And then Joshua Tucker has a follow-up, in which he basically says what I meant to say in my post. Well, I think so, anyway. What I meant to say is only: there may -- may! -- be a point at which our standard models, which say that the president suffers from economic hard times full stop, do not fully apply. Tucker:
So let’s start at an extreme. If every Republican member of Congress went out and simultaneously tried to physically destroy an important facet of the US economic infrastructure (and admit it, this would make a great scene in a Bruce Willis movie), then I think that we would all agree that that time would be different.That's, basically, all I wanted to say. But then, of course, we have to think about it. It doesn't really matter, presumably, whether GOP MCs actually try to physically undermine the economy; what matters is whether voters believe it. Moreover, I'm not actually prepared to go ahead and say it would definitely be different. Perhaps the outcome would be that people want to string up GOP MCs...and then, since the economy stinks, they wind up less likely to support Barack Obama in the next election, anyway.
In other words, I'm not confident that we know. I'm not confident that the stuff about bad weather and football (go to John's post) really applies to this case, because I'm not confident that it's a similar enough situation to anything in the past.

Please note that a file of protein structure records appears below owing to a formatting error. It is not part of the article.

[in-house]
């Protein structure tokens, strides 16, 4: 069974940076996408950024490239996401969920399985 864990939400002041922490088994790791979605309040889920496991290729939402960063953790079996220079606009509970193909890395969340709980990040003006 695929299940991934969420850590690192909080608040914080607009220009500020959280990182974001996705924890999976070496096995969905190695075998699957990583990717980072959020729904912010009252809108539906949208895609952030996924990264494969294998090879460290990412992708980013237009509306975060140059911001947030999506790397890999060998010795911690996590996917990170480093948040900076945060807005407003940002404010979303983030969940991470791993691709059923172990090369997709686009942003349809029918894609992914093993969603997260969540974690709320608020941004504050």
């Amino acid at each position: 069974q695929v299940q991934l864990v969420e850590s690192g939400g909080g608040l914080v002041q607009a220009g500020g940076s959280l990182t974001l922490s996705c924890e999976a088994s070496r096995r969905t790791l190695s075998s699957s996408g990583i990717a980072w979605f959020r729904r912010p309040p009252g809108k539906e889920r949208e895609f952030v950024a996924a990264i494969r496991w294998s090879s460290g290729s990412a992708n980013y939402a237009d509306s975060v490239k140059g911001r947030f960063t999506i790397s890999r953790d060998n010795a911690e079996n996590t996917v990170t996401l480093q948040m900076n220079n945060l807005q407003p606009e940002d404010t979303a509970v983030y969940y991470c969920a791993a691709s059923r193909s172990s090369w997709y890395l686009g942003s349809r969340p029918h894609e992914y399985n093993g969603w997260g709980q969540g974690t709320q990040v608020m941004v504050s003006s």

I'll put it another way. I agree with Nate Silver when he says that "There’s no especially appropriate precedent for the economy tanking by such an immediate and direct result of action (or inaction) in Washington." But I disagree with his previous sentence, which is that "Whatever else the 2012 election would be if the debt limit is not raised in a timely fashion, it would not be a normal case." On that, I think we can only say: maybe.
It is totally reasonable to be skeptical of "this time it's different" talk. Most of the time, I'm on John's side on that. There's always going to be some slightly new twist to almost any political phenomenon, and in most cases the new twists are a lot less important than the similarities. I'm just not certain that this case would fit that way.